Calculating Percentiles on Streaming Data Part 1: Introduction


Calculating Percentiles on Streaming Data Part 1: Introduction

This is part 1/8 of my Calculating Percentiles on Streaming Data series.

Suppose that you are dealing with a system which processes one million requests per second, and you’d like to calculate the median percentile response time over the last 24 hours.

The naive approach would be to store every response time, sort them all, and then return the value in the middle. Unfortunately, this approach would require manipulating 1,000,000 * 60 * 60 * 24 = 86.4 billion values – almost certainly too many to fit into RAM, and thus rather unwieldy to work with. This begs the question “Is it possible to compute quantiles without storing every observation?”

Munro and Paterson [MP80] proved that a lower bound of $\Omega(n)$ space is required to exactly compute the median of $n$ values. However, if we’re allowed to compute an approximation, then there are a set of algorithms which can process the data in a single pass, and thus can be used without storing every observation. Notable algorithms with this property include:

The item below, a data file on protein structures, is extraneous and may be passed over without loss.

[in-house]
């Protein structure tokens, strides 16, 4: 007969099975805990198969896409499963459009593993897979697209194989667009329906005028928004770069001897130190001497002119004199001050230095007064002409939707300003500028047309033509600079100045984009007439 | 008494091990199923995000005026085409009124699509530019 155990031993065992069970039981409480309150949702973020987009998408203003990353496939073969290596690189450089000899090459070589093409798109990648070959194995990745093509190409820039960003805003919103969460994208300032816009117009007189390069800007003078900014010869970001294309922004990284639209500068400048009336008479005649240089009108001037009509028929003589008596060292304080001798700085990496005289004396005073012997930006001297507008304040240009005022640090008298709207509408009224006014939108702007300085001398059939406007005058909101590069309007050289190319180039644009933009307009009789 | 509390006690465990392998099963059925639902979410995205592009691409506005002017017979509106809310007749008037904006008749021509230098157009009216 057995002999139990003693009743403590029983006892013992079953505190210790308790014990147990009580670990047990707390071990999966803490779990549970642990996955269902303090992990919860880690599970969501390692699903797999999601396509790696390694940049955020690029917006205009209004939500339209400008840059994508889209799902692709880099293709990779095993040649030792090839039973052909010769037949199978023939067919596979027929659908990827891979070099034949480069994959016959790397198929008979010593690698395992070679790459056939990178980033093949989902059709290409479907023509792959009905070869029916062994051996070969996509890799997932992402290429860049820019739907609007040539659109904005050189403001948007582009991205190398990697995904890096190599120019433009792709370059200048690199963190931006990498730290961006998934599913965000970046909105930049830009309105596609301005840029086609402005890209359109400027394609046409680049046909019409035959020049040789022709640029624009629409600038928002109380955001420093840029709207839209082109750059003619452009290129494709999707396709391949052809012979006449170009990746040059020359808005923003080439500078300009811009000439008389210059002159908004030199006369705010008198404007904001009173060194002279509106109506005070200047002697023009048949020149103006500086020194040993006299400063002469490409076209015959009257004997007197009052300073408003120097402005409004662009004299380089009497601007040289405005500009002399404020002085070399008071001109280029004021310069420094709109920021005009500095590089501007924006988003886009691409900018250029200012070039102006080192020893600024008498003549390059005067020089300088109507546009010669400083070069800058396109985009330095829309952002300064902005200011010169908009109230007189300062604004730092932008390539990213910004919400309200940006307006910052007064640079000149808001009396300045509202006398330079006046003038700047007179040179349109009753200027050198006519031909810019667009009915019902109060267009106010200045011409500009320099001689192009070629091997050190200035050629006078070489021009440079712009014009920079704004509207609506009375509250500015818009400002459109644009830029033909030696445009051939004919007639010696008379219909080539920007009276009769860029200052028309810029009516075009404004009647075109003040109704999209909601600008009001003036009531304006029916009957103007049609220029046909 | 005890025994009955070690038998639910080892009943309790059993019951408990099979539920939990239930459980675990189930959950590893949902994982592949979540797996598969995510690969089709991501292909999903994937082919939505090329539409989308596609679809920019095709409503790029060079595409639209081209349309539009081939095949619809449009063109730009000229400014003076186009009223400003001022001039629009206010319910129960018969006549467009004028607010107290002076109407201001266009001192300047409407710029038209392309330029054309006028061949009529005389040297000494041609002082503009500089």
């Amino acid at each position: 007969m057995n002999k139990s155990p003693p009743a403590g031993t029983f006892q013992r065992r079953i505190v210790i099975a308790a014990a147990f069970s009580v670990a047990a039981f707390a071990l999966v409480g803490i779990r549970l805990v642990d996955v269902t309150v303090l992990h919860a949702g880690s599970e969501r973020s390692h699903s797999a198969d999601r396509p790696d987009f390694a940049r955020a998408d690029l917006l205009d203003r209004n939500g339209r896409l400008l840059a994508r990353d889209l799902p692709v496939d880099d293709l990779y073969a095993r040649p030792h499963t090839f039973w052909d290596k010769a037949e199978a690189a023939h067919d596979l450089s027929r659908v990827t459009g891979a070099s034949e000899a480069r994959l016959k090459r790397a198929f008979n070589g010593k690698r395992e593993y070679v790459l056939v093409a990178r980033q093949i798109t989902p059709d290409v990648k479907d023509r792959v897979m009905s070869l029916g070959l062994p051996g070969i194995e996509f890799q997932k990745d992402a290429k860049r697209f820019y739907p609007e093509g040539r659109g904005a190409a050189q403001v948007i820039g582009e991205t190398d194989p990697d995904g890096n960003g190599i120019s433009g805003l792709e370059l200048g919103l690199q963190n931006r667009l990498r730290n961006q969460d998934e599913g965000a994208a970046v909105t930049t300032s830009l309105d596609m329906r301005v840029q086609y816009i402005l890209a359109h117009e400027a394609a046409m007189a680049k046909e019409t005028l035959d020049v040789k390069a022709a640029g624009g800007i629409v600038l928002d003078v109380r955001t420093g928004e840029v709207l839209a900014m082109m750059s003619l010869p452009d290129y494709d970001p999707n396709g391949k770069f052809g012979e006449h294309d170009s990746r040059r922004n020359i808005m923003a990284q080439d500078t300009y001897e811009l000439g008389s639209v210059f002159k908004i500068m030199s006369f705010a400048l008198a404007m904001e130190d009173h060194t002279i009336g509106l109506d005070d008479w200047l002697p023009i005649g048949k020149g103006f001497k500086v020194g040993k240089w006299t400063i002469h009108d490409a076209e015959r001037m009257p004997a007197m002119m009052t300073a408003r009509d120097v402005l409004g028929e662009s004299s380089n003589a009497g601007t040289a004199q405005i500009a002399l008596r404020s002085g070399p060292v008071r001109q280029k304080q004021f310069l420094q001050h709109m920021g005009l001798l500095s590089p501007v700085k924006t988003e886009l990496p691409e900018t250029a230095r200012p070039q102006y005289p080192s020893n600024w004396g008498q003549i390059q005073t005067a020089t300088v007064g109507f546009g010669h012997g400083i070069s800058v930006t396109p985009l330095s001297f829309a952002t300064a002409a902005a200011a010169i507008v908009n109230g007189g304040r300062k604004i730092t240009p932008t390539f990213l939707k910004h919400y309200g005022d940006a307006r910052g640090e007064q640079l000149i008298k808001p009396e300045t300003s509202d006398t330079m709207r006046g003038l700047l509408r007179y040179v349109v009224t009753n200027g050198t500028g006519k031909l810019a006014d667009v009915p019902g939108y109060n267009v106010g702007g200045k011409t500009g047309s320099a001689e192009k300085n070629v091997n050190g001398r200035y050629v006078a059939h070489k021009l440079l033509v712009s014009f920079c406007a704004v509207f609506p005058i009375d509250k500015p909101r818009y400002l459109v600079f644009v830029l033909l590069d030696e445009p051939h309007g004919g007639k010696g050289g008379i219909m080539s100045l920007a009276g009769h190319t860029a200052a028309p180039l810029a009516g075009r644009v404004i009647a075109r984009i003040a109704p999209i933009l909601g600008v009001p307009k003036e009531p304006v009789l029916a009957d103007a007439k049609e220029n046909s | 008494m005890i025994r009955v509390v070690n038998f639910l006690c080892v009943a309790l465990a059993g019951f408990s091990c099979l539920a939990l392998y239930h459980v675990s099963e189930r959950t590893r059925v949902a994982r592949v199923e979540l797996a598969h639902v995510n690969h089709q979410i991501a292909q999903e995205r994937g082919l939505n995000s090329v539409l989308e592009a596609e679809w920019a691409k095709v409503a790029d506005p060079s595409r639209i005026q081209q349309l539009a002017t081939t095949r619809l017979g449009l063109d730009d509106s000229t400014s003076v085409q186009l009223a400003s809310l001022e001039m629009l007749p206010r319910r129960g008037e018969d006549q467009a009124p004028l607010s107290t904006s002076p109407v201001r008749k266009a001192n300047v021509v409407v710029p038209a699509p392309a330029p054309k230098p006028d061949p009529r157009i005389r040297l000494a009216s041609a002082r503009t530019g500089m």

1. Manku, Rajagopalan, and Lindsay [MRL98] – single-pass, but an upper bound on $n$ must be known a priori; seems generally superseded by [GK01]
  2. Manku, Rajagopalan, and Lindsay [MRL99] – randomized algorithm
  3. Greenwald-Khanna [GK01] – single-pass, improves on the space bounds of [MRL98], and removes the requirement that $n$ is known in advance
  4. Gilbert, Kotidis, Muthukrishnan, and Strauss [GKMS02] – randomized algorithm, supports deletes as well as inserts
  5. Cormode and Muthukrishnan [CM04] – improves on the space bounds of [GKMS02]
  6. Cormode, Korn, Muthukrishnan, Divesh Srivastava [CKMS05] – improves [GK01] by better handling distributions with skew when finding targeted quantiles
  7. Tim Dunning’s T-Digest

The above list is intended to be representative, not exhaustive.

In this blog post series, I will explore various methods for calculating percentiles on streaming data.